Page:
Google (News - Alert) is often considered a trailblazer in the technology industry, and rightly so. After the company launched its search engine in the late nineties, it began its massive expansion, acquiring some companies and partnering with others, eventually becoming the Internet giant it is today. To support its many services, Google must employ a number of data centers to store the data that is the backbone to its entire business. Of course, this being Google, these aren't your typical data centers.
For example, the company's data center in Hamina, Finland, is the only of Google's data centers — it has nine throughout the U.S. and Europe, with four more being built in Asia and South America — with a sauna. Actually, it's probably the world's only data center to feature such a luxury. But this isn't the only thing that makes this particular data center unique.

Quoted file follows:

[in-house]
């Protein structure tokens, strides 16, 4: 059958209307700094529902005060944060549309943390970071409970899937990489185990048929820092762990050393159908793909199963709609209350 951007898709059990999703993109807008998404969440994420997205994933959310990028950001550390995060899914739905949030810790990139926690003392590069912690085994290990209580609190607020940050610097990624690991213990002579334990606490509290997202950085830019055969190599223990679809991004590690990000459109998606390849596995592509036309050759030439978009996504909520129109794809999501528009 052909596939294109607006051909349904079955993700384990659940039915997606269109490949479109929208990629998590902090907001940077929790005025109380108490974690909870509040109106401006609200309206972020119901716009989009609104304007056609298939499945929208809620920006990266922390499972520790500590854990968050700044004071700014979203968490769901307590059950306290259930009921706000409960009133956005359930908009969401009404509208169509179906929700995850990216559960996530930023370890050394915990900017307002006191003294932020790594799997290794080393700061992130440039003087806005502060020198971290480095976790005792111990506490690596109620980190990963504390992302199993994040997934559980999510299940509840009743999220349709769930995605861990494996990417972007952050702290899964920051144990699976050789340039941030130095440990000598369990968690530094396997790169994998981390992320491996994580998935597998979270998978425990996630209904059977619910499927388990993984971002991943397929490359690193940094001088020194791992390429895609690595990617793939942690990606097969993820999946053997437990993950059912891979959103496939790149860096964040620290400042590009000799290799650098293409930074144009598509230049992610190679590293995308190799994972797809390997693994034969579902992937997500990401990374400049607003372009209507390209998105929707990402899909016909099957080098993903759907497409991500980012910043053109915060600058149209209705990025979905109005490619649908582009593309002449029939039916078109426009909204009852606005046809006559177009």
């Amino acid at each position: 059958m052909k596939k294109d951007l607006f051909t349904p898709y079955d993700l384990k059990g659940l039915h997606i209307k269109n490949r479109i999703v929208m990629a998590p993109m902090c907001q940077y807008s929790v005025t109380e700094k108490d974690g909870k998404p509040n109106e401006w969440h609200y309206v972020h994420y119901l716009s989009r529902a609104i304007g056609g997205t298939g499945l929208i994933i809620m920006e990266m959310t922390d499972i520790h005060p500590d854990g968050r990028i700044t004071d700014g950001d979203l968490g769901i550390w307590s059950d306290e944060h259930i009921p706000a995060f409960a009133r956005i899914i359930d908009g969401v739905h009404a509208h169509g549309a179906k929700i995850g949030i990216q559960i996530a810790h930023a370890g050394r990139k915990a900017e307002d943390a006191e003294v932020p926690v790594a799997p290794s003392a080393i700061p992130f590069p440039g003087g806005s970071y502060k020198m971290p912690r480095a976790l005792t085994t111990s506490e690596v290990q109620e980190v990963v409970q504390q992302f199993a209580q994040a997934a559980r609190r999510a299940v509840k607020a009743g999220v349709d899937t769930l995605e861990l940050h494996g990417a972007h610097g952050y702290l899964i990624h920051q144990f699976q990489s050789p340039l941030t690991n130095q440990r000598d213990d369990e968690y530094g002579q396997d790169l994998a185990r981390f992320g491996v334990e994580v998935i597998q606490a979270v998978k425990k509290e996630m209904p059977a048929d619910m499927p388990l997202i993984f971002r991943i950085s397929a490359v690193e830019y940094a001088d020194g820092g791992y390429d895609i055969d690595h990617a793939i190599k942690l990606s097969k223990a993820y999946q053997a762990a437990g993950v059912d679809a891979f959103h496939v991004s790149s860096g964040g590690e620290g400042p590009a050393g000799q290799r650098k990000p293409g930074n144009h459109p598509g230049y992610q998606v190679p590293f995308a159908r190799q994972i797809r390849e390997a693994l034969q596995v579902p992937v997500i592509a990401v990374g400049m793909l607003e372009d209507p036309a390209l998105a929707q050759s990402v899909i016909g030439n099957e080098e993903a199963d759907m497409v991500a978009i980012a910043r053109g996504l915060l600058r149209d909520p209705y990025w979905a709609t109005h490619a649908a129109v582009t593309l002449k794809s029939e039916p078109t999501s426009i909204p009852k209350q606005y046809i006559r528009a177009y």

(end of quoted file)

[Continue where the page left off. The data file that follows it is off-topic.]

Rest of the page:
For one thing, the buildings that house Google's servers in Finland once made up a pulp mill, where typically the company builds its data centers from the ground up. The building was nearly ideal for storing servers, though, as it featured its own power substation before Google even bought it, saving the company the trouble of building one.
Unfortunately, the chilly climate of Finland didn't turn out to be a good match for the typical cooling towers needed for a data center. But, the plant had its own cooling — and green energy — solution built in, which uses arctic sea water through a tunnel to cool huge turbines which generate power from burning wood.
When Google attacks situations and problems with its trademark flair, as it did in this situation, it demonstrates very clearly why it is one of the top tech companies in the world.
In October, Google provided the world with a peak into its usually off-limits data centers, including the Finland data center, in the form of a website filled with pictures, and even a Street View-based tour of the company's North Carolina data center.
In September, the company unveiled its Spanner distributed database, which is to be the successor for Google's Megastore database.
Edited by Rachel Ramsey